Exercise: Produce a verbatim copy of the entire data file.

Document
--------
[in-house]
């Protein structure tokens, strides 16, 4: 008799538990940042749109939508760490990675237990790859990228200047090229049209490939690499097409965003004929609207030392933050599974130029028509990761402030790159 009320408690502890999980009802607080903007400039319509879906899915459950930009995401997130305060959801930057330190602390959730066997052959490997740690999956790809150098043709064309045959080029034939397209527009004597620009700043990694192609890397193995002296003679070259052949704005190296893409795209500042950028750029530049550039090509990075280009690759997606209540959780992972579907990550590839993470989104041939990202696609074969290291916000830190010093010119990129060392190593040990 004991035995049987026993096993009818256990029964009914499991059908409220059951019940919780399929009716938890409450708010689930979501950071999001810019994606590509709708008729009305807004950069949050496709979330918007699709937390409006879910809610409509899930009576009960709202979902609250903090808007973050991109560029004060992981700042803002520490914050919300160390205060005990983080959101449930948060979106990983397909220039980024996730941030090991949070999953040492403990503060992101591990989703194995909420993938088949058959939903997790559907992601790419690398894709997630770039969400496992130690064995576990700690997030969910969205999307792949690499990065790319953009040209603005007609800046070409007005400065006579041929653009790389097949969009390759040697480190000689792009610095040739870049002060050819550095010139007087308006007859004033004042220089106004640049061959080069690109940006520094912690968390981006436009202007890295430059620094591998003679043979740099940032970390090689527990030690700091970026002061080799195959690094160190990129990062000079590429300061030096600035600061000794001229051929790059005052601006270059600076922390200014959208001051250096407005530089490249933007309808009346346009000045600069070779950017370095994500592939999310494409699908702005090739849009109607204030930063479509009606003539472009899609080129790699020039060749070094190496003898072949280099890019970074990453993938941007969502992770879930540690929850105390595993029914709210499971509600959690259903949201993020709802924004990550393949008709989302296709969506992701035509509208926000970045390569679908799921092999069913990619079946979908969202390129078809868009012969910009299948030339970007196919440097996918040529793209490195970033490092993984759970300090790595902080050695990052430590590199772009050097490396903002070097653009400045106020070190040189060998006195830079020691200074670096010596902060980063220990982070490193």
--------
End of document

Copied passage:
[in-house]
């Protein structure tokens, strides 16, 4: 008799538990940042749109939508760490990675237990790859990228200047090229049209490939690499097409965003004929609207030392933050599974130029028509990761402030790159 009320408690502890999980009802607080903007400039319509879906899915459950930009995401997130305060959801930057330190602390959730066997052959490997740690999956790809150098043709064309045959080029034939397209527009004597620009700043990694192609890397193995002296003679070259052949704005190296893409795209500042950028750029530049550039090509990075280009690759997606209540959780992972579907990550590839993470989104041939990202696609074969290291916000830190010093010119990129060392190593040990 004991035995049987026993096993009818256990029964009914499991059908409220059951019940919780399929009716938890409450708010689930979501950071999001810019994606590509709708008729009305807004950069949050496709979330918007699709937390409006879910809610409509899930009576009960709202979902609250903090808007973050991109560029004060992981700042803002520490914050919300160390205060005990983080959101449930948060979106990983397909220039980024996730941030090991949070999953040492403990503060992101591990989703194995909420993938088949058959939903997790559907992601790419690398894709997630770039969400496992130690064995576990700690997030969910969205999307792949690499990065790319953009040209603005007609800046070409007005400065006579041929653009790389097949969009390759040697480190000689792009610095040739870049002060050819550095010139007087308006007859004033004042220089106004640049061959080069690109940006520094912690968390981006436009202007890295430059620094591998003679043979740099940032970390090689527990030690700091970026002061080799195959690094160190990129990062000079590429300061030096600035600061000794001229051929790059005052601006270059600076922390200014959208001051250096407005530089490249933007309808009346346009000045600069070779950017370095994500592939999310494409699908702005090739849009109607204030930063479509009606003539472009899609080129790699020039060749070094190496003898072949280099890019970074990453993938941007969502992770879930540690929850105390595993029914709210499971509600959690259903949201993020709802924004990550393949008709989302296709969506992701035509509208926000970045390569679908799921092999069913990619079946979908969202390129078809868009012969910009299948030339970007196919440097996918040529793209490195970033490092993984759970300090790595902080050695990052430590590199772009050097490396903002070097653009400045106020070190040189060998006195830079020691200074670096010596902060980063220990982070490193």